Cricket is seriously pursued only in a handful of countries; indeed, the full members of the International Cricket Council number only 12. Pakistan is one, but the game in this cricket-mad country is only second to religion.
To be dead honest, that is how the nation and Pakistan cricket were woven for a long time. In the last decade that interest has waned a wee bit, but not waned enough to lose its status of the ultimate uniter. Yes, Pakistanis may bicker over anything under the sun, but when its cricketing fortunes are on an upswing, life can be ridiculously calm!
The decline in fortunes thanks to a lack of nurseries is owed massively to Pakistan losing hosting rights after the visiting Sri Lankan team came under a terrorist attack on March 3, 2009 as they headed for an ongoing Test match in Lahore, Pakistan’s cultural capital and cricket headquarters. The shocking episode in which eight people died and left a few Sri Lankan cricketers injured as their bus was fired upon by gunmen, effectively robbed Pakistan of international cricket at home, depriving fans of watching their heroes in action — some of whom never featured at home before their international careers ended!
What led to the unfortunate incident is well documented, including the heroic rearguard action by the Pakistani bus driver, whose presence of mind and gumption in speeding the bus out of a hail of gunfire prevented the worst possible. He later visited Sri Lanka on a special invitation and was hailed as a hero. But it was obviously not enough to save international cricket at home!
The irony of the matter is that Pakistan was fronting the global war-on-terror and that included countries which were both part of the war theatre as well as the ICC. Pakistan meanwhile was the biggest victim of this war’s fallout in terms of human and economic losses. Yet, no member country of the ICC was willing to consider treading the beaten path for all the sacrifices rendered despite offers of state-level security.
In Pakistan, during this time, fans felt embittered. Allowing for the failure to prevent the unfortunate attack in Lahore at the time of a politically charged atmosphere, they have long contended how terrorist attacks in other countries could similarly neither be prevented nor did these deprive them of hosting rights. The attacks in England, India, Sri Lanka and New Zealand are cited as examples.
Wednesday, December 11, 2019, therefore, will etch itself in history. Pakistanis are unlikely to forget who the tourists are, once again. Just months after they returned to feature in a limited overs series against Pakistan at the very venue (Lahore’s Gaddafi Stadium), which led to all this heartburn, Sri Lanka became the first international team to feature in a Test match on Pakistan soil after more than a decade — 3,935 days to be precise — yesterday. Perhaps, the fans can be allowed the liberty to see it as poetic justice.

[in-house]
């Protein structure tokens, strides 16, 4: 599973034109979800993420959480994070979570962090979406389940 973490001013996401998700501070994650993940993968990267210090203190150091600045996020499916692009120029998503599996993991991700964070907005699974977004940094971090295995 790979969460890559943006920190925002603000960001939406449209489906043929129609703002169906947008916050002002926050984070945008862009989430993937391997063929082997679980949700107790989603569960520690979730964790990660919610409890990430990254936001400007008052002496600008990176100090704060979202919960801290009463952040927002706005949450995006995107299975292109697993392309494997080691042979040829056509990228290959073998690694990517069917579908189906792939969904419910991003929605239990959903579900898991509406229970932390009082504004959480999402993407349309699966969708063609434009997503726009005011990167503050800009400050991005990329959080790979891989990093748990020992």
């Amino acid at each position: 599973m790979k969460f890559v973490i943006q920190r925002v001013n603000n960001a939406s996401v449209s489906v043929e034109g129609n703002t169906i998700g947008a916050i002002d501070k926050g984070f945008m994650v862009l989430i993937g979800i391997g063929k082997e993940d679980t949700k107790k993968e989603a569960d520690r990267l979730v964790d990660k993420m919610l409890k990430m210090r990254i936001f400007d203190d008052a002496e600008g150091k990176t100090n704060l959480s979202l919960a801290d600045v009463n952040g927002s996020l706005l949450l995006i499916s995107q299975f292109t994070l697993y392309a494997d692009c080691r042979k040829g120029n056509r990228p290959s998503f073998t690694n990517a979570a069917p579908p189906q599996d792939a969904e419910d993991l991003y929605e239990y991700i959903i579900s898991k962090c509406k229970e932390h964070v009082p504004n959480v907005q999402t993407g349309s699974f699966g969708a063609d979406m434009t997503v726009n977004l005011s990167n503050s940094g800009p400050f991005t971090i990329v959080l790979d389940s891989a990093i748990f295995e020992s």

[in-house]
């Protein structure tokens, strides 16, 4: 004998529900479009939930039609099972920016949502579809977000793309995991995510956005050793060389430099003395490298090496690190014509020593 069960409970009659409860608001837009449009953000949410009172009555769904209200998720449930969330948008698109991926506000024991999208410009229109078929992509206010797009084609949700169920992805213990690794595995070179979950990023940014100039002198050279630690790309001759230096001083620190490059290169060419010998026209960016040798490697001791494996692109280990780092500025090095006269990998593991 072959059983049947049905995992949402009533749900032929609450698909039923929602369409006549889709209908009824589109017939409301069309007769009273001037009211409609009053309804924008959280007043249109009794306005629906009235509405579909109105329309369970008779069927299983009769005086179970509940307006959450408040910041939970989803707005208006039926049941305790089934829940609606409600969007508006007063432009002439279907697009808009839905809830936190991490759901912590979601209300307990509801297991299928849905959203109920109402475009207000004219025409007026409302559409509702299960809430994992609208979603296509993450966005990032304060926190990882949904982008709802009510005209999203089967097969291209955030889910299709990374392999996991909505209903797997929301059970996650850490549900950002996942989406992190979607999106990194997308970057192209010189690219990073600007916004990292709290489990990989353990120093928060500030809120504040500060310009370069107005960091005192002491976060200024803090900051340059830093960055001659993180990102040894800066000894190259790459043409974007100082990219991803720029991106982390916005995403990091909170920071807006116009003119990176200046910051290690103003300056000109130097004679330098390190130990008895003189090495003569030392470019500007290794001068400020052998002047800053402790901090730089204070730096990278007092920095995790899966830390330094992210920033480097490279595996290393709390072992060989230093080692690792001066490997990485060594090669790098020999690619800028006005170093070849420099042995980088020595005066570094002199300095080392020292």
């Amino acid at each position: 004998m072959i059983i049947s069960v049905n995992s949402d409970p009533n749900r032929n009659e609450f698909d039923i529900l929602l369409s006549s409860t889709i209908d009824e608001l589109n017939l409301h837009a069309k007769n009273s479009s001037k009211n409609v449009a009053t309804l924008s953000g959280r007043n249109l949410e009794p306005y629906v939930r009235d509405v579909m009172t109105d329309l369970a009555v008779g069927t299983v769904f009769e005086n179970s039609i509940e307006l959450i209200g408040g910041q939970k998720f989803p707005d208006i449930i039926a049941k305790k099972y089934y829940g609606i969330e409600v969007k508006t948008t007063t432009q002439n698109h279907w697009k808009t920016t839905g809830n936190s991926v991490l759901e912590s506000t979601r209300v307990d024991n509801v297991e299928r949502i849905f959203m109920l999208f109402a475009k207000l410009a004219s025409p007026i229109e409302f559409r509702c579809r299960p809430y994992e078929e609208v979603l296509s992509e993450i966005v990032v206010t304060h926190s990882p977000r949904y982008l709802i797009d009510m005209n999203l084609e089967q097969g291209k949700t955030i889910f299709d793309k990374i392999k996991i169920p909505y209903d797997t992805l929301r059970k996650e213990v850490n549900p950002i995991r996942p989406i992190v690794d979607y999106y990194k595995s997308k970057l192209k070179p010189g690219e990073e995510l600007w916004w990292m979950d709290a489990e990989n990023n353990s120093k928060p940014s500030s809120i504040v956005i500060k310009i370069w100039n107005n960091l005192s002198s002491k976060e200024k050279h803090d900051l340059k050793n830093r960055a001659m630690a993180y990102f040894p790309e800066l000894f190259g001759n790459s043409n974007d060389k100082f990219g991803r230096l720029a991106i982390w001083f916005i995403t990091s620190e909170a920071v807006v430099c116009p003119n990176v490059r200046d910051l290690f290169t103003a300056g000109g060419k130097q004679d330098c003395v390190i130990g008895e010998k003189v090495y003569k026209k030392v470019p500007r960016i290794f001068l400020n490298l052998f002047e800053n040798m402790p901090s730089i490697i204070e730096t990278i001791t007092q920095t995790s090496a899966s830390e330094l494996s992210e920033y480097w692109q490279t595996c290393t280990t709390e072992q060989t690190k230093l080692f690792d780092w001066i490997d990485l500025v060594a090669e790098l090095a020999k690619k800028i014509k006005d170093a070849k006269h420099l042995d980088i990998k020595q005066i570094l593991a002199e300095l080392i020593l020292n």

The venue this time is Rawalpindi Cricket Stadium. The stadium itself holds some significance: the first international played here was also against Sri Lanka. It was also the first ever international covered by this scribe, and the frenzied interest of the fans meant that a seating capacity of about, 28,000 fell abysmally short and led to overcrowding with the result that one was left trying to save young female fans caught in the melee than focus on the action out in the middle. Later, a reward and certificate for ‘hardship’ reporting was probably consolation enough!
This encounter in 1992 also turned out to be Imran Khan’s last international on home soil before he went on to lead Pakistan to a fairytale triumph a few weeks later in Australia. Incidentally, Khan is now the country’s prime minister, and it is fair to assume that he would have more than a passing interest in the game.
While the long-suffering Pakistani public’s emotional attachment to the resumption of Test cricket at home is understandable, it is important to get to the dénouement in the context of history. The uninitiated can be forgiven for thinking why has Sri Lanka chosen to tide over widely circulated apprehensions surrounding the “security” situation in Pakistan — even when the country has come a long way after successfully fighting the menace of terrorism on its soil.
The bilaterals play a significant role here and are evident in the strong political and defence ties as well as the ‘first love’ that binds the nations, historically: cricket. Pakistan’s steadfast and active support helped Sri Lanka overcome challenging situations in the region and, talking specifically of cricket, Pakistan manoeuvred to get the island nation full membership of the ICC by rallying other Asian nations in 1981. In subsequent years, Pakistan stood by Sri Lanka, and in a particular episode when Australia refused to play a fixture of the 1996 World Cup there, teams from Pakistan and India travelled to Sri Lanka to show solidarity.
Pakistani fans openly backed the Sri Lankan team in the final against Australia in that edition in Lahore — an act of generosity that the World Cup-winning Sri Lankan captain Arjuna Ranatunga never forgot and has since consistently, supported the return of international cricket to Pakistan.
Two months ago, when Sri Lanka’s key players pulled out of the limited overs series and the visiting board president complained about being “fed up of security”, Ranatunga blasted him and exhorted his board to take a history lesson.
“People running the game at present perhaps, do not know how much Pakistan helped us during our early days,” he said.
Regardless of the on-field results, what is certain is that a full strength Sri Lankan team for this tour has signalled Colombo’s intention to play its part in reviving the good old times in a country with whom its river of goodwill runs deep.
* The writer is Features Editor. He tweets @kaamyabi
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